In the United States, the Rehabilitation Act of 1973 provides the basis of accessibility compliance. Accessibility goes beyond read-out-loud software and is meant to be all inclusive covering physical and digital properties.
Since the first implementation of Section 508 proved inadequate, the Section was revised in the Federal Electronic and Information Technology Accessibility and Compliance Act of 1998.
You may be aware of Section 508 being associated with digital accessibility. However, the Act has several sections.
Section 501 Prohibits employment discrimination against individuals with disabilities in the federal sector and in conjunction with 504(d) standards applied to determine violations.
Section 502 Created the Access Board as a central agency to enforce compliance with standards, develop advisory information, and develop and maintain design standards and guidelines, and promote access in society.
Section 503 Prohibits federal contractors and subcontractors from discriminating in employment against individuals with disabilities and requires affirmative action to recruit, hire, promote, and retain these individuals.
Section 504 Standards applied to determine violations given a complaint alleging employment discrimination, whether hiring practices, work environment, or electronic accessibility.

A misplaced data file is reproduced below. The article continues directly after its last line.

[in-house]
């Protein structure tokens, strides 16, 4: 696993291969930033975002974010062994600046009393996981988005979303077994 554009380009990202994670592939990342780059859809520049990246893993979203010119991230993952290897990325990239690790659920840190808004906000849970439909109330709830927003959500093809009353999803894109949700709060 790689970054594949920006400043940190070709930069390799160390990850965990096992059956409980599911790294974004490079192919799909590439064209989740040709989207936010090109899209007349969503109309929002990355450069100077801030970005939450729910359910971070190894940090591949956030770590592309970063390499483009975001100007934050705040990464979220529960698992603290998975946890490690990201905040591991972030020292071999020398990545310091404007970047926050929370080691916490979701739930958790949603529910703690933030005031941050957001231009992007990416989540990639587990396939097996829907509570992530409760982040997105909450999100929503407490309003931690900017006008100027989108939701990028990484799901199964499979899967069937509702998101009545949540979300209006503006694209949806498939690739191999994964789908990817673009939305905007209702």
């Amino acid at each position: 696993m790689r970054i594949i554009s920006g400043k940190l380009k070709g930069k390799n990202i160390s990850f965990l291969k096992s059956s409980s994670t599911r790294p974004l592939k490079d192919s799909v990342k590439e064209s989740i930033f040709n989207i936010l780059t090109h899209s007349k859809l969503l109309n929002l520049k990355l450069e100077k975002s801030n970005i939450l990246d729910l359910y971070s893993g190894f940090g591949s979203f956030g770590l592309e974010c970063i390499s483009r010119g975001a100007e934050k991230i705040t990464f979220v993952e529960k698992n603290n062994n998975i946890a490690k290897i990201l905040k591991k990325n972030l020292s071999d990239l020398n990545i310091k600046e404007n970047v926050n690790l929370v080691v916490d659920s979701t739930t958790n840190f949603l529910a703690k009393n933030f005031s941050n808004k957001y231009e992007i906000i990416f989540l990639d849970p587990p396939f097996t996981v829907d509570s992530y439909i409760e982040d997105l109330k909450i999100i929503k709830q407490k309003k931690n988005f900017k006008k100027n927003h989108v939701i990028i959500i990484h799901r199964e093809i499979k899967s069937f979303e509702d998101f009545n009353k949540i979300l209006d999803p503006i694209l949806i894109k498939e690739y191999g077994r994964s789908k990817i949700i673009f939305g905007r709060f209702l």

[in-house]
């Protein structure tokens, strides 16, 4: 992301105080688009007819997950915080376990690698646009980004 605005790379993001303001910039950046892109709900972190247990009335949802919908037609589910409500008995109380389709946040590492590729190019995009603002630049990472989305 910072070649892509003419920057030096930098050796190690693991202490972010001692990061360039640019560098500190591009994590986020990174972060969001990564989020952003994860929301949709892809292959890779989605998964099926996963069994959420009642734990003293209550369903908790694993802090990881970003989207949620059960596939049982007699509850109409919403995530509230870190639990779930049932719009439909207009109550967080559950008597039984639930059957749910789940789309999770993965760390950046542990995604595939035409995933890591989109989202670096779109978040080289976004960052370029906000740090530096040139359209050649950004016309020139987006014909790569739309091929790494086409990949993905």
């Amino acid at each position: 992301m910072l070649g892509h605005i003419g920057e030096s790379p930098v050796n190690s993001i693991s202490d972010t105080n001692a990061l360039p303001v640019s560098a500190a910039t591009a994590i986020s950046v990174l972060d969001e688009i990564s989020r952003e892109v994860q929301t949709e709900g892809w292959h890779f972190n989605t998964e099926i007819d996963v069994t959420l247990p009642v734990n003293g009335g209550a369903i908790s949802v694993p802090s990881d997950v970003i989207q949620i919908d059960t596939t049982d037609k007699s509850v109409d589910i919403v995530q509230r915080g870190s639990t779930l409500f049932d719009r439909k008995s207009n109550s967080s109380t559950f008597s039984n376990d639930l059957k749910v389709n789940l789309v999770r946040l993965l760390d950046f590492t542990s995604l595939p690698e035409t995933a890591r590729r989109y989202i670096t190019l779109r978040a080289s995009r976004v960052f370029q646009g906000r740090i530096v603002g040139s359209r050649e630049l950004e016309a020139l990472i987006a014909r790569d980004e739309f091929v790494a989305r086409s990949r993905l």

Section 505 Defines provisions governing remedies and attorney's fees for Rehabilitation Act of 1973 complaints.
Section 508 Agencies must give disabled employees and members of the public access to information comparable to access available to others; Establishes a minimum level of accessibility.
Below is a list of four of the sections of the Act matched to who is expected to comply.
Section 501 Federal departments and agencies.
Section 503 Contractors and subcontractors who have contracts of $10,000 or more with the federal government.
Section 504 Any agency or business receiving federal funds.
Section 508 All Federal agencies in the development, procurement, maintenance or use of electronic and information technology to ensure disabled employees and the public have comparable access. Reference, the United States Access Board web page, About the Update of the Section 508 Standards and Section 255 Guidelines for Information and Communication Technology. Through litigation, Section 508 compliance extends to non-agency websites available to the public.